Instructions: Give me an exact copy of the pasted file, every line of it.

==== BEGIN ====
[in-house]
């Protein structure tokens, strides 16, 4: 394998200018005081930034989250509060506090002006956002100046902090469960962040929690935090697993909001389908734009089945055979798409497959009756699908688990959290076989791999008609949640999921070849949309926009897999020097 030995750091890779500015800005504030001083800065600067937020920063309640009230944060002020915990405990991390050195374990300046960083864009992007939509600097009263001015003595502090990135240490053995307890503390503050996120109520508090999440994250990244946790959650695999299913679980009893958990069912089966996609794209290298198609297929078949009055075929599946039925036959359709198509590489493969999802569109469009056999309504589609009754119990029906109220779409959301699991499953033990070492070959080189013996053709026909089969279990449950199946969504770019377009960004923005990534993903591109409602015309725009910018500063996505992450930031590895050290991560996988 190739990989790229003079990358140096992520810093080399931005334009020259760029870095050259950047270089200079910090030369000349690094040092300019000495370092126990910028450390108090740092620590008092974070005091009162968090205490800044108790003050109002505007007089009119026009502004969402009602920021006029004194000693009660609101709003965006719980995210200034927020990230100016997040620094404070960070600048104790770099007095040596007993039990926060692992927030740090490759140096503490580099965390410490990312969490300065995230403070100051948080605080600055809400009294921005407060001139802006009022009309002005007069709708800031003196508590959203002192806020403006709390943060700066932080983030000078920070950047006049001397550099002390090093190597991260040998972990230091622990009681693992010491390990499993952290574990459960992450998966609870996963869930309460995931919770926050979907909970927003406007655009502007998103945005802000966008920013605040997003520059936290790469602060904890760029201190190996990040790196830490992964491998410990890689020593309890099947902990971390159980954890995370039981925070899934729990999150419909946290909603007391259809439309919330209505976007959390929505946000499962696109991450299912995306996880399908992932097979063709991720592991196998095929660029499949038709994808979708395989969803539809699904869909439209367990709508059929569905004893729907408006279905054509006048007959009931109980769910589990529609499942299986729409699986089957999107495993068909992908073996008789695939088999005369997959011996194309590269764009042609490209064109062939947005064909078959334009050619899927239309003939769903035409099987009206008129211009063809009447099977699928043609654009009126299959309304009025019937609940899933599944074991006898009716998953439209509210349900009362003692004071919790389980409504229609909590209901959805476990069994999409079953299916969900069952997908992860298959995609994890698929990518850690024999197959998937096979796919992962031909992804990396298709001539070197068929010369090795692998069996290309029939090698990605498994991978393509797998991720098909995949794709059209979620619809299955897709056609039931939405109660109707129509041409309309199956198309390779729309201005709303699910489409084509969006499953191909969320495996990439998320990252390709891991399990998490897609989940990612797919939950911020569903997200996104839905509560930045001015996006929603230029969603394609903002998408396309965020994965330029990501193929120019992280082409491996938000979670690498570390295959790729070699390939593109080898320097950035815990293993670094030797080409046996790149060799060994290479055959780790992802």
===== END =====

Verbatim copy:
[in-house]
């Protein structure tokens, strides 16, 4: 394998200018005081930034989250509060506090002006956002100046902090469960962040929690935090697993909001389908734009089945055979798409497959009756699908688990959290076989791999008609949640999921070849949309926009897999020097 030995750091890779500015800005504030001083800065600067937020920063309640009230944060002020915990405990991390050195374990300046960083864009992007939509600097009263001015003595502090990135240490053995307890503390503050996120109520508090999440994250990244946790959650695999299913679980009893958990069912089966996609794209290298198609297929078949009055075929599946039925036959359709198509590489493969999802569109469009056999309504589609009754119990029906109220779409959301699991499953033990070492070959080189013996053709026909089969279990449950199946969504770019377009960004923005990534993903591109409602015309725009910018500063996505992450930031590895050290991560996988 190739990989790229003079990358140096992520810093080399931005334009020259760029870095050259950047270089200079910090030369000349690094040092300019000495370092126990910028450390108090740092620590008092974070005091009162968090205490800044108790003050109002505007007089009119026009502004969402009602920021006029004194000693009660609101709003965006719980995210200034927020990230100016997040620094404070960070600048104790770099007095040596007993039990926060692992927030740090490759140096503490580099965390410490990312969490300065995230403070100051948080605080600055809400009294921005407060001139802006009022009309002005007069709708800031003196508590959203002192806020403006709390943060700066932080983030000078920070950047006049001397550099002390090093190597991260040998972990230091622990009681693992010491390990499993952290574990459960992450998966609870996963869930309460995931919770926050979907909970927003406007655009502007998103945005802000966008920013605040997003520059936290790469602060904890760029201190190996990040790196830490992964491998410990890689020593309890099947902990971390159980954890995370039981925070899934729990999150419909946290909603007391259809439309919330209505976007959390929505946000499962696109991450299912995306996880399908992932097979063709991720592991196998095929660029499949038709994808979708395989969803539809699904869909439209367990709508059929569905004893729907408006279905054509006048007959009931109980769910589990529609499942299986729409699986089957999107495993068909992908073996008789695939088999005369997959011996194309590269764009042609490209064109062939947005064909078959334009050619899927239309003939769903035409099987009206008129211009063809009447099977699928043609654009009126299959309304009025019937609940899933599944074991006898009716998953439209509210349900009362003692004071919790389980409504229609909590209901959805476990069994999409079953299916969900069952997908992860298959995609994890698929990518850690024999197959998937096979796919992962031909992804990396298709001539070197068929010369090795692998069996290309029939090698990605498994991978393509797998991720098909995949794709059209979620619809299955897709056609039931939405109660109707129509041409309309199956198309390779729309201005709303699910489409084509969006499953191909969320495996990439998320990252390709891991399990998490897609989940990612797919939950911020569903997200996104839905509560930045001015996006929603230029969603394609903002998408396309965020994965330029990501193929120019992280082409491996938000979670690498570390295959790729070699390939593109080898320097950035815990293993670094030797080409046996790149060799060994290479055959780790992802």